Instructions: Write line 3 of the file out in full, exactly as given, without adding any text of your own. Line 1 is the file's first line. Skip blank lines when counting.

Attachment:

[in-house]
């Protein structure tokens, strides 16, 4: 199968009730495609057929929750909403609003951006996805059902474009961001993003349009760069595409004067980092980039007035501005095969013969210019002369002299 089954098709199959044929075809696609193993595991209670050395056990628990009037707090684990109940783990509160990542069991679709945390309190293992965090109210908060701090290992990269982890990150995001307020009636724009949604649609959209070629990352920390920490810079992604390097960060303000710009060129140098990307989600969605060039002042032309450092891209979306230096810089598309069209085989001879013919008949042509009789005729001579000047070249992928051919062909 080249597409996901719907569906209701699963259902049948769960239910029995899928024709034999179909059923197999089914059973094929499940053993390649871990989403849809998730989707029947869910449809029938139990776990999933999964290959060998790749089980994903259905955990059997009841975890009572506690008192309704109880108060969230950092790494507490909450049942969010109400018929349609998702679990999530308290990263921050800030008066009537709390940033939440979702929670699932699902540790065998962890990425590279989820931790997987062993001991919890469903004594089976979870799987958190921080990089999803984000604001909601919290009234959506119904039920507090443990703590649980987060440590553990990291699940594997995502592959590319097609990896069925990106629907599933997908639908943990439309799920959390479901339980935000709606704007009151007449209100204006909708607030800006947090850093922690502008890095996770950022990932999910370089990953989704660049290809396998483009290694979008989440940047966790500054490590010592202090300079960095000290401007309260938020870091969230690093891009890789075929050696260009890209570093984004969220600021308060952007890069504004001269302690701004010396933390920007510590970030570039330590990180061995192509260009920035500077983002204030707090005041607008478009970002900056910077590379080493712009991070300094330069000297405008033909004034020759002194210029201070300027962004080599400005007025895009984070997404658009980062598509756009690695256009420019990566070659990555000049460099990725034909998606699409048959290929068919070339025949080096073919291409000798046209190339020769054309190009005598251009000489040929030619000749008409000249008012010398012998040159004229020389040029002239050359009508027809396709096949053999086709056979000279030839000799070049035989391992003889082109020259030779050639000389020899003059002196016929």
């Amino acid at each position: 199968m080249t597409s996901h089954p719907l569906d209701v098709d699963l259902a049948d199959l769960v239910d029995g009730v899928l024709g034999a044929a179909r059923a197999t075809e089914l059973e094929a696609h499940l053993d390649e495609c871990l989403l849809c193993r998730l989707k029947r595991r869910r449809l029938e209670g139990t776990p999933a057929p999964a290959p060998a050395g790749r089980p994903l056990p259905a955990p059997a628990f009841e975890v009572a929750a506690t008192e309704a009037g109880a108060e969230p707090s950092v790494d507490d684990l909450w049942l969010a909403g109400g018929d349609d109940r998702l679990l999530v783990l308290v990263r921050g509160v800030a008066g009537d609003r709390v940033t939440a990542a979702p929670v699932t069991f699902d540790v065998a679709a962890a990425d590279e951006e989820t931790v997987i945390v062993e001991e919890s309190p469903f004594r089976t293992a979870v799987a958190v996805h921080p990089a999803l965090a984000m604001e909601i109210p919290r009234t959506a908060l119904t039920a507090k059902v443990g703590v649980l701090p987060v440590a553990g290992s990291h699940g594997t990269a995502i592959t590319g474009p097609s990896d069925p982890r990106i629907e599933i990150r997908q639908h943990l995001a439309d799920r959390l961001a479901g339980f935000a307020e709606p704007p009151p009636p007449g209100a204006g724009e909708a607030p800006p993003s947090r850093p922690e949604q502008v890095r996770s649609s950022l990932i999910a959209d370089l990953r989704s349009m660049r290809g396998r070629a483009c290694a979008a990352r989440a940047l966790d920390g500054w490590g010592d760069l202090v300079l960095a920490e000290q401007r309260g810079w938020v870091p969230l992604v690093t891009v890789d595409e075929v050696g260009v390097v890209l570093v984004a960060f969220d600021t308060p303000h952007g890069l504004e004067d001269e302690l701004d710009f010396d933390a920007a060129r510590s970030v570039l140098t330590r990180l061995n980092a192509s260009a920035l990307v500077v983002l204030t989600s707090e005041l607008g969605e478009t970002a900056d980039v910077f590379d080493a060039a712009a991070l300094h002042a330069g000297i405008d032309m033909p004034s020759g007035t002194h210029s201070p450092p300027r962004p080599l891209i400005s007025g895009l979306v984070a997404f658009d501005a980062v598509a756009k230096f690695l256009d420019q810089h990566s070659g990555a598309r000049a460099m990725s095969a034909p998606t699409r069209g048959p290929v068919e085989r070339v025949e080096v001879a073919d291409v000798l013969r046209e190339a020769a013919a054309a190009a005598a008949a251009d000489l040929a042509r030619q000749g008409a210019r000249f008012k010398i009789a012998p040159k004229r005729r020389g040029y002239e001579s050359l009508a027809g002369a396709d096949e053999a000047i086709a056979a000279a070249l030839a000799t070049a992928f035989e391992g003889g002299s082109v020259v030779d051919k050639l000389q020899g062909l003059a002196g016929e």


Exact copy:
């Amino acid at each position: 199968m080249t597409s996901h089954p719907l569906d209701v098709d699963l259902a049948d199959l769960v239910d029995g009730v899928l024709g034999a044929a179909r059923a197999t075809e089914l059973e094929a696609h499940l053993d390649e495609c871990l989403l849809c193993r998730l989707k029947r595991r869910r449809l029938e209670g139990t776990p999933a057929p999964a290959p060998a050395g790749r089980p994903l056990p259905a955990p059997a628990f009841e975890v009572a929750a506690t008192e309704a009037g109880a108060e969230p707090s950092v790494d507490d684990l909450w049942l969010a909403g109400g018929d349609d109940r998702l679990l999530v783990l308290v990263r921050g509160v800030a008066g009537d609003r709390v940033t939440a990542a979702p929670v699932t069991f699902d540790v065998a679709a962890a990425d590279e951006e989820t931790v997987i945390v062993e001991e919890s309190p469903f004594r089976t293992a979870v799987a958190v996805h921080p990089a999803l965090a984000m604001e909601i109210p919290r009234t959506a908060l119904t039920a507090k059902v443990g703590v649980l701090p987060v440590a553990g290992s990291h699940g594997t990269a995502i592959t590319g474009p097609s990896d069925p982890r990106i629907e599933i990150r997908q639908h943990l995001a439309d799920r959390l961001a479901g339980f935000a307020e709606p704007p009151p009636p007449g209100a204006g724009e909708a607030p800006p993003s947090r850093p922690e949604q502008v890095r996770s649609s950022l990932i999910a959209d370089l990953r989704s349009m660049r290809g396998r070629a483009c290694a979008a990352r989440a940047l966790d920390g500054w490590g010592d760069l202090v300079l960095a920490e000290q401007r309260g810079w938020v870091p969230l992604v690093t891009v890789d595409e075929v050696g260009v390097v890209l570093v984004a960060f969220d600021t308060p303000h952007g890069l504004e004067d001269e302690l701004d710009f010396d933390a920007a060129r510590s970030v570039l140098t330590r990180l061995n980092a192509s260009a920035l990307v500077v983002l204030t989600s707090e005041l607008g969605e478009t970002a900056d980039v910077f590379d080493a060039a712009a991070l300094h002042a330069g000297i405008d032309m033909p004034s020759g007035t002194h210029s201070p450092p300027r962004p080599l891209i400005s007025g895009l979306v984070a997404f658009d501005a980062v598509a756009k230096f690695l256009d420019q810089h990566s070659g990555a598309r000049a460099m990725s095969a034909p998606t699409r069209g048959p290929v068919e085989r070339v025949e080096v001879a073919d291409v000798l013969r046209e190339a020769a013919a054309a190009a005598a008949a251009d000489l040929a042509r030619q000749g008409a210019r000249f008012k010398i009789a012998p040159k004229r005729r020389g040029y002239e001579s050359l009508a027809g002369a396709d096949e053999a000047i086709a056979a000279a070249l030839a000799t070049a992928f035989e391992g003889g002299s082109v020259v030779d051919k050639l000389q020899g062909l003059a002196g016929e």